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The project turned out to be a bit more complicated than it seemed at first, but the Animal Shelter opened with a flourish Monday.
A few years and a couple of false starts later, the halfway house for abandoned pets on the eastern entrance into town has virtually sprung out of the ground in the last few months. The groundbreaking took place in May and by August, the end was in sight.
A small crowd of county officials and staff joined project participants and residents to celebrate a grand opening, including a few brief remarks and a ribbon cutting, followed by refreshments and a tour of the new 4,000 square-foot home for homeless dogs and cats.
Los Alamos County Council Chair Michael Wheeler was pleased to say that the project was finished on schedule and under budget. He thanked all the participants for making that happen and then cut the ribbon.
The current shelter, a relative shanty compared to the new digs, is scheduled to be demolished by spring to make way for the Trinity Site project.
After the ceremony, Wheeler recalled a few bumps in the road when the project started in 2006, starting with siting problems.
Initial plans to build a new shelter at the east end of the Airport Basin Site ran aground because of access problems and a second option on the west side of the development had to be discarded because a suitable location could not be identified.
The estimated costs escalated to $2.5 million.
“Council looked at that and said the budget was only $1.5 million and we weren’t going to build it for more,” Wheeler said.
In fact, the final figures, according to Project Director Don Russo, came in just under that. Russo expressed appreciation to “a really good architect, a really good contractor and excellent county support.”
Mullen Heller Architecture PC of Albuquerque designed the building with input from the council, the Friends of the Shelter and the public. Klinger Constructors, LLC, built the building.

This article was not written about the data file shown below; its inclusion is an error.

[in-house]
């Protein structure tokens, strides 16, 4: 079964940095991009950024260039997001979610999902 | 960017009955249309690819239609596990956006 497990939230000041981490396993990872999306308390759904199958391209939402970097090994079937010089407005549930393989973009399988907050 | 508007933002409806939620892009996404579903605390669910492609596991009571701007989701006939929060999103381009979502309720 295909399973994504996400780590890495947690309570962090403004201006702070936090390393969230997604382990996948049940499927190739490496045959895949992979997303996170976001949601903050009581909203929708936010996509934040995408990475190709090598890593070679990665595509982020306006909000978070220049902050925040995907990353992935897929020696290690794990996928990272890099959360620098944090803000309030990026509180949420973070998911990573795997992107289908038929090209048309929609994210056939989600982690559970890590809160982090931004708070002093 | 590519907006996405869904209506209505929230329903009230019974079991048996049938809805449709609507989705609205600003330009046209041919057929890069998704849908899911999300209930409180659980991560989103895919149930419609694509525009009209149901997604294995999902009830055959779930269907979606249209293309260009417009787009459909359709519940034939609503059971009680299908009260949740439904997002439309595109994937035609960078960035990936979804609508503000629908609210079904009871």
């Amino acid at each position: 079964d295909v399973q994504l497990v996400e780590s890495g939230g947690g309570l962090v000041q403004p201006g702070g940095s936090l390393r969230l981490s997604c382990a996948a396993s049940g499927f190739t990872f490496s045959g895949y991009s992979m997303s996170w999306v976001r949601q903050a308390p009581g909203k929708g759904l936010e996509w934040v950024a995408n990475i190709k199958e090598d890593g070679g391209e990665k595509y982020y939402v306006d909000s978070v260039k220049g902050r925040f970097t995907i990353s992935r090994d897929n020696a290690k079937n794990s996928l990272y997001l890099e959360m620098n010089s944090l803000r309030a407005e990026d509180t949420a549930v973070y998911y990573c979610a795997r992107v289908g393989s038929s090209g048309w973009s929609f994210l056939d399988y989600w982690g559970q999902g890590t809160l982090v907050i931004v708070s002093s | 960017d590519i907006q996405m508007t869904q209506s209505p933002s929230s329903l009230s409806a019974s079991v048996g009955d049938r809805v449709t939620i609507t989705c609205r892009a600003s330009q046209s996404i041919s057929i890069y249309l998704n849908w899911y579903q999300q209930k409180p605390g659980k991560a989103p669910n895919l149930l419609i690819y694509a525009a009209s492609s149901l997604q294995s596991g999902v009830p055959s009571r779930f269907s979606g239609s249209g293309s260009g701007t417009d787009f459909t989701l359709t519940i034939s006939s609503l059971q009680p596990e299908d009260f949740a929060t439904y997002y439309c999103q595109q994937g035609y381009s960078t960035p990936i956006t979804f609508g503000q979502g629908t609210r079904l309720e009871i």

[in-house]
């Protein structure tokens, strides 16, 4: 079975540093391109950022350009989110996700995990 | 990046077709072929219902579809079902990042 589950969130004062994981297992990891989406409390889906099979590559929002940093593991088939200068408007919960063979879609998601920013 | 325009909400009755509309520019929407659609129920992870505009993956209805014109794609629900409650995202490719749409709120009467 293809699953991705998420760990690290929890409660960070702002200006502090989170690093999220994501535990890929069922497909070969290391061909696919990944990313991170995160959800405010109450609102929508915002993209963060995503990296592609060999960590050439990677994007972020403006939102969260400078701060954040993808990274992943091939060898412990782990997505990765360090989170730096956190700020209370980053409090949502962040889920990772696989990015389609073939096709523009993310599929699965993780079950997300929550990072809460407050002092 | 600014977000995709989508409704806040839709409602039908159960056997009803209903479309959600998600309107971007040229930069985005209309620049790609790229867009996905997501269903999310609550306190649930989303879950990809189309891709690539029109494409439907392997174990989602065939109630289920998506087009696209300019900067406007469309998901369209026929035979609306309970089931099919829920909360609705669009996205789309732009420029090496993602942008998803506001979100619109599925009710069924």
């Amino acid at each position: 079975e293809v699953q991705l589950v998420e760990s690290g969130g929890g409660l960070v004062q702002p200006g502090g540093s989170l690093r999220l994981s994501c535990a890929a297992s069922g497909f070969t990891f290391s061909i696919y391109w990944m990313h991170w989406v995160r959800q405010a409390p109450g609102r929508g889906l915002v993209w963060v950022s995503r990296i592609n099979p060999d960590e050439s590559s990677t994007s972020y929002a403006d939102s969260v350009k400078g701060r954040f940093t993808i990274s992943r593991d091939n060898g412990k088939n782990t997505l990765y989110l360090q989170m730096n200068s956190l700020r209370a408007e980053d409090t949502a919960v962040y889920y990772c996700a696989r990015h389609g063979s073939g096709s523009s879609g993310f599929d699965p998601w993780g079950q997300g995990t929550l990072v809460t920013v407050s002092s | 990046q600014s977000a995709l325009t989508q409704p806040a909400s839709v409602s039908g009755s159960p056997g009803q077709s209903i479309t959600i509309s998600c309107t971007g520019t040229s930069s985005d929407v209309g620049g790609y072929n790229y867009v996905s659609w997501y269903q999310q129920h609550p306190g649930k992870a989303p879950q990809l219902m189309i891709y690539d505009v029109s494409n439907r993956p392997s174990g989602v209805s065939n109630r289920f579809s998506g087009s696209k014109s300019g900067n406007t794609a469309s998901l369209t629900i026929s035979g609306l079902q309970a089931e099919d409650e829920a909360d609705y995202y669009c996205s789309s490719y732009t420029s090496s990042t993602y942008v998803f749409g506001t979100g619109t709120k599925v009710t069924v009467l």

Part of the solution for reducing the budget was picking the current site.
Wheeler credited Los Alamos Police Chief Wayne Torpy for solving several problems at once with the current location, strategically located next to the Ridgeview Veterinary Hospital and the Dog Obedience School and near the Dog Park and Aspen Ridge Lodge, where there were a number of seniors to volunteer for dog-walking duties.
Organizationally, the shelter falls under the police department’s animal control activities.
Introducing the 16 new individual holding pens and outside runs for the dogs, public service aide Robert Aragon said, “It’s a nice change from what we currently have. The room, the size is a big advantage, because we can take care of more cats and dogs and there is more room for the public.”
There is a viewing area where prospective animal adopters can view the cat community and even enter the room for a closer look.
Architect Doug Heller said an important change for the project was when the council decided that downtown standards should be applied to the building. That led, among other things, to the portal and long wall that combine to create a street front to the building and the stacked stone materials that are indigenous to the area.
Wheeler said he and Councilor Bowman had “insisted on the downtown standards,” even though the building was technically outside the downtown perimeter.
Despite the additional $200,000 cost, he said, “There’s no reason the county shouldn’t comply with the standards expected from everybody else.”